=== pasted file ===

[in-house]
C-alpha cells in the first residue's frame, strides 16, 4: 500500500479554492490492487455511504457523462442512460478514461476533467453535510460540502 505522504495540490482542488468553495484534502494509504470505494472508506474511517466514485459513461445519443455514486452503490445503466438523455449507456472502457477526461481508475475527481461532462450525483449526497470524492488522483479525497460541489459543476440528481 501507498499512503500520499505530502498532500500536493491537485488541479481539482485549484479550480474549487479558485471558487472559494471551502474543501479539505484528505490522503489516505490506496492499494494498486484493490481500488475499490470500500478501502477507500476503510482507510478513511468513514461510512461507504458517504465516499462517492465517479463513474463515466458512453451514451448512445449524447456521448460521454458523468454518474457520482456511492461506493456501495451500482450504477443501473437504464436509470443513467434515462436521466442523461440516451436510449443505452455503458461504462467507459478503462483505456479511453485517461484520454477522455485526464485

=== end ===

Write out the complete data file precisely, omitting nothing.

[in-house]
C-alpha cells in the first residue's frame, strides 16, 4: 500500500479554492490492487455511504457523462442512460478514461476533467453535510460540502 505522504495540490482542488468553495484534502494509504470505494472508506474511517466514485459513461445519443455514486452503490445503466438523455449507456472502457477526461481508475475527481461532462450525483449526497470524492488522483479525497460541489459543476440528481 501507498499512503500520499505530502498532500500536493491537485488541479481539482485549484479550480474549487479558485471558487472559494471551502474543501479539505484528505490522503489516505490506496492499494494498486484493490481500488475499490470500500478501502477507500476503510482507510478513511468513514461510512461507504458517504465516499462517492465517479463513474463515466458512453451514451448512445449524447456521448460521454458523468454518474457520482456511492461506493456501495451500482450504477443501473437504464436509470443513467434515462436521466442523461440516451436510449443505452455503458461504462467507459478503462483505456479511453485517461484520454477522455485526464485